William M. Sage, MD, JD, an authority on health law and policy, teaches at the University of Texas at Austin, where he is James R. Dougherty Chair for Faculty Excellence in the School of Law and Professor of Surgery and Perioperative Care in the Dell Medical School. From 2006-2013, he served as the university’s first Vice Provost for Health Affairs. Prof. Sage is a member of the National Academy of Medicine (IOM), is an elected fellow of the Hastings Center on bioethics, and serves on the editorial board of the journal Health Affairs. He holds degrees from Harvard and Stanford, as well as an honorary doctorate from Universite Paris Descartes, and has practice experience in both medicine and law. In 1993, he headed four working groups of the Clinton administration’s Task Force on Health Care Reform.
Before joining the UT faculty in 2006, Prof. Sage was professor of law at Columbia University, and has had visiting appointments at Yale, Harvard, and Duke. His edited books include the Oxford Handbook of US Healthcare Law, Medical Malpractice and the U.S. Health Care System, and Uncertain Times: Kenneth Arrow and the Changing Economics of Health Care. He has written over 150 articles in publications such as JAMA, Health Affairs, the Journal of Health Politics, Policy and Law, and the law reviews of Columbia, Cornell, Duke, Georgetown, Texas, and Vanderbilt.
Recent Posts by William Sage
Out of Many, One: ERISA Preemption, State All-Payer Claims Database Laws, And The Goals Of Transparency
Because of the Supreme Court’s Gobeille ERISA ruling, Vermont and other states can’t go it alone on all-payer claims databases. But they can expect to work collaboratively with the feds on approaches serving both regional and national goals; we need not return to the “ERISA vacuum.”
New Health Care Symposium: Physicians And The New Health Care Industry—Benefits Of Generational Change
It would be a serious mistake to assume that medical professionalism and the expectations of the new health care industry are fundamentally incompatible, despite a few pessimistic, typically older voices. The people who will practice medicine in the future see the glass as half full.
After more than a decade without a major health care dispute involving the Employee Retirement Income Security Act of 1974 reaching the United States Supreme Court, the justices heard oral arguments last week on Gobeille v. Liberty Mutual Insurance Co.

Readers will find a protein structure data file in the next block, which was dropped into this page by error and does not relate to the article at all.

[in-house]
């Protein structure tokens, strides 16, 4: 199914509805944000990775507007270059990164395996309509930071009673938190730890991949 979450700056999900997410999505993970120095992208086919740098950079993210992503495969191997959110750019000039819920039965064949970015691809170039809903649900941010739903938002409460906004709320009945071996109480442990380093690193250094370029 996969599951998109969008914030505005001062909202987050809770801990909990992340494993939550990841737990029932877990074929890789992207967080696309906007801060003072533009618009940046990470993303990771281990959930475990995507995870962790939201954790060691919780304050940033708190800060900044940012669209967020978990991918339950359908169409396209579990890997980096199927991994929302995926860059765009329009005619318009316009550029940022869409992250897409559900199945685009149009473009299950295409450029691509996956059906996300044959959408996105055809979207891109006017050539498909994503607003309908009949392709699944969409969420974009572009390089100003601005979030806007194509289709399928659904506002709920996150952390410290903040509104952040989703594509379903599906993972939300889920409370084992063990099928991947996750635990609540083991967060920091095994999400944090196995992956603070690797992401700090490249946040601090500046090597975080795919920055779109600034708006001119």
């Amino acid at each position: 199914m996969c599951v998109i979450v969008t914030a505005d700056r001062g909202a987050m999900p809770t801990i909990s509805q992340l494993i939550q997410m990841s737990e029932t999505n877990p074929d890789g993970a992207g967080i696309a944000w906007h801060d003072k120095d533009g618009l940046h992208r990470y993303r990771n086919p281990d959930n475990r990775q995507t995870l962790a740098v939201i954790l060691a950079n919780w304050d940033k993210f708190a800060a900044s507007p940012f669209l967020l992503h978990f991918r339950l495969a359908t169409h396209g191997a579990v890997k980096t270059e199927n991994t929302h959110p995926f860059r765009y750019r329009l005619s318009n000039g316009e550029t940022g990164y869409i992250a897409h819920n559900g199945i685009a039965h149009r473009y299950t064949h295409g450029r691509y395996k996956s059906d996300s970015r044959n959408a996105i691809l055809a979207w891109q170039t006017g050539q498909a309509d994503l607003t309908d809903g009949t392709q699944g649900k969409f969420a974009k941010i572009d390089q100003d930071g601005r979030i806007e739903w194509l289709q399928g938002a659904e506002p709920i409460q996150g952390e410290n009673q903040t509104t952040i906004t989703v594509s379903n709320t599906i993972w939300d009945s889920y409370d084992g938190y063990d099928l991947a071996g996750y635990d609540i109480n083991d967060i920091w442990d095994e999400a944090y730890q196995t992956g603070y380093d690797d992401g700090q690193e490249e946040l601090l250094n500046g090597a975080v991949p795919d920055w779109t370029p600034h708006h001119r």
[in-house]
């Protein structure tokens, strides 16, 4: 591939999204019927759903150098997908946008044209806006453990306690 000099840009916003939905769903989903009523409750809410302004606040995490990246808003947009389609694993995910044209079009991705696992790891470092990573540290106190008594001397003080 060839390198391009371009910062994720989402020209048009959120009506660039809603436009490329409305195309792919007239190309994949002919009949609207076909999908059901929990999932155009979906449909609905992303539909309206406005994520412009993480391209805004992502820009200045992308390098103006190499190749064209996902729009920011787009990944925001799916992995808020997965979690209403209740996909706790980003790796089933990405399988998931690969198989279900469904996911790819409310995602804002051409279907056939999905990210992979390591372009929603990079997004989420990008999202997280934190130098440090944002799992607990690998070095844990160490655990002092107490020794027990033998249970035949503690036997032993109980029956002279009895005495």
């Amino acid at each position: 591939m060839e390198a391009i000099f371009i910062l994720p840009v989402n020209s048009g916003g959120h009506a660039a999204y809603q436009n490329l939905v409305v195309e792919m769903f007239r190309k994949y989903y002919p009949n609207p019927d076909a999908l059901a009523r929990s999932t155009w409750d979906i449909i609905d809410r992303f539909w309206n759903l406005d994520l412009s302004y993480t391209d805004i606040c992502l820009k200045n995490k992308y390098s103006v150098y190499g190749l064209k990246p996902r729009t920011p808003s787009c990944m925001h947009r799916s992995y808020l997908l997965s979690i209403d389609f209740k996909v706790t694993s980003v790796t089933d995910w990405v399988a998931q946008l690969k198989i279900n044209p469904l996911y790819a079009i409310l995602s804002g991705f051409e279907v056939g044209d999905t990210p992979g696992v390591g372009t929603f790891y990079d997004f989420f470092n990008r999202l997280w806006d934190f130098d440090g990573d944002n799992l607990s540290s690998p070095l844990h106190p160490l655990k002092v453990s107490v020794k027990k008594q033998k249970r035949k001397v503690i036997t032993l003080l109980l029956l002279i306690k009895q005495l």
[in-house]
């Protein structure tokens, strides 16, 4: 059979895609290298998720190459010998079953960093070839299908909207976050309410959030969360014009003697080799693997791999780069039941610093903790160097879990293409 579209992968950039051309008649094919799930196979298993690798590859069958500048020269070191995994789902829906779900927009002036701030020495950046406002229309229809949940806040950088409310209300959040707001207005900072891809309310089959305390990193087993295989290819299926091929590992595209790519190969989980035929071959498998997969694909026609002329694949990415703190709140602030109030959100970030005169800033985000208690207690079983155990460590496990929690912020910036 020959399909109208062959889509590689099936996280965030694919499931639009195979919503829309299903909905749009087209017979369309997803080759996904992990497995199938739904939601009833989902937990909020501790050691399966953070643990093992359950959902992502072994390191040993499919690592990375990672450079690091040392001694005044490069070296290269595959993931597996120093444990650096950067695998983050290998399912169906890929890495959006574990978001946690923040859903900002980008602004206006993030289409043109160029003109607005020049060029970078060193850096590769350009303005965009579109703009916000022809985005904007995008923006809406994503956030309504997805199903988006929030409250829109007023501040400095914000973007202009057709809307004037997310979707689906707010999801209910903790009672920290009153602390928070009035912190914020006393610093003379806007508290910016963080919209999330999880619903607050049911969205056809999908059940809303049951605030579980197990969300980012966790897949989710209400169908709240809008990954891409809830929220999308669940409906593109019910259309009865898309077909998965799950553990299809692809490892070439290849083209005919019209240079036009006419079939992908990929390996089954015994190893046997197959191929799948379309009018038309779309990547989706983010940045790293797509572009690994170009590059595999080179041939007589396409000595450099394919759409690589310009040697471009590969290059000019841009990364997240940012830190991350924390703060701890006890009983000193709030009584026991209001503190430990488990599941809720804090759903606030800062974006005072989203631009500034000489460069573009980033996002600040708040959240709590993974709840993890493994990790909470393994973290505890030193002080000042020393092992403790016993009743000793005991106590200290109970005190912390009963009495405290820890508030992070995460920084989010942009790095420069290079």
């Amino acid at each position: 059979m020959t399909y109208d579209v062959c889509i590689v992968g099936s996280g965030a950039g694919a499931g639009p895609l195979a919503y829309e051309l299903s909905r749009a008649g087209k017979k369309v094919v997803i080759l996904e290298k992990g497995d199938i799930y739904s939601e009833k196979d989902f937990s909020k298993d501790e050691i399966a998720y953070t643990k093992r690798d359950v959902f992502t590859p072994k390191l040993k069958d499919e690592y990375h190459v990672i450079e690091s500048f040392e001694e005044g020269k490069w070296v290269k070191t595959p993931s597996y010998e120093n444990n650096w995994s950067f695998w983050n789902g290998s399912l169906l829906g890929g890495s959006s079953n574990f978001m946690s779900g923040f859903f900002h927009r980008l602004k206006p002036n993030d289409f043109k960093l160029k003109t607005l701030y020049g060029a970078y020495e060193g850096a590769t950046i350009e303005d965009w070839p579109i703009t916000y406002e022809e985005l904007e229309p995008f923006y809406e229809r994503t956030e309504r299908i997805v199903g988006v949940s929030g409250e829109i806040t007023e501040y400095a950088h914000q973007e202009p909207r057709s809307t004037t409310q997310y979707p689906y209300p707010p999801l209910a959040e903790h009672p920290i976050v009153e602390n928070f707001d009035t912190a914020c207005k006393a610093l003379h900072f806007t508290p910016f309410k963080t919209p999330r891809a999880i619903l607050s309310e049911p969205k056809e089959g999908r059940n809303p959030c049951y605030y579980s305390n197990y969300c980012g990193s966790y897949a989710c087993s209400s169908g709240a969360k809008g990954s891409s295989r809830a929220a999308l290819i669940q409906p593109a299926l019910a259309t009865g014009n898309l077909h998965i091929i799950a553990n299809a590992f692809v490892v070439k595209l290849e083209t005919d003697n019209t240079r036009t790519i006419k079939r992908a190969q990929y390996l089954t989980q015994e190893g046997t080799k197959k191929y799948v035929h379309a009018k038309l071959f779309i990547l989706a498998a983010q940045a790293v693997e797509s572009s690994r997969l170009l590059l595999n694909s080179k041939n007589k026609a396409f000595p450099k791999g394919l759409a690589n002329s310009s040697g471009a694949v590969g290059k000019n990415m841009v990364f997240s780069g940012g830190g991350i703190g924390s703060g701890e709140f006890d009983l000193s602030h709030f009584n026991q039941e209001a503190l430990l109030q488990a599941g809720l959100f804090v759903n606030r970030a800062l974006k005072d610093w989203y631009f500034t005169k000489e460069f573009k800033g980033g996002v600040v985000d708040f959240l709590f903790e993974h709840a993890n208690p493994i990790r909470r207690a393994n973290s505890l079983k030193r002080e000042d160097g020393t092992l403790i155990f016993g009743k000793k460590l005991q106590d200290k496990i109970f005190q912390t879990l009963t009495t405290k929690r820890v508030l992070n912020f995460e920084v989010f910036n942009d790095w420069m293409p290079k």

December 7, 2015 | Insurance and Coverage
Thinking about the Affordable Care Act, King v. Burwell was not a difficult case. But sometimes one should feel a law and a Supreme Court opinion. So before getting back to work, let us pause to do so.
On May 22, a federal judge heard arguments on whether a Texas Medical Board rule falls under a Supreme Court decision subjecting professional licensing boards with a majority of members from the regulated profession to antitrust lawsuits unless they are “actively supervised” by the state itself.
Editor’s note: Watch Health Affairs Blog for more posts on King v. Burwell and the Supreme Court oral arguments in the case by Tim Jost, Grace-Marie Turner, Sara Rosenbaum, and others. The resolution of King v. Burwell boils down to a simple point. A majority of the Supreme Court is willing...
The Supreme Court has spoken by a 6-3 vote, with Justice Anthony Kennedy writing an opinion for the Court joined by Chief Justice Roberts and Justices Breyer, Ginsburg, Sotomayor, and Kagan. In a strong, clear voice, the Court upheld the enforcement of a major federal statute against a state...
On October 14, 2014, the United States Supreme Court heard oral arguments in North Carolina Board of Dental Examiners vs. Federal Trade Commission. The case does not involve the Affordable Care Act, but it goes to the heart of the professional self-regulatory paradigm that has governed the...
It is too soon to tell whether deciding the fate of national health reform last year in National Federation of Independent Business v. Sebelius has generally emboldened the U.S. Supreme Court to resolve legal uncertainties affecting the health care system. Nonetheless, 2012-2013 will be a busy...
“Are human genes patentable?” On November 30, 2012, the U.S. Supreme Court agreed to answer this single question in Association for Molecular Pathology v. Myriad Genetics. Of course, the petitioners, including health care providers, professional associations, and patients, worded the question...
December 7, 2012 |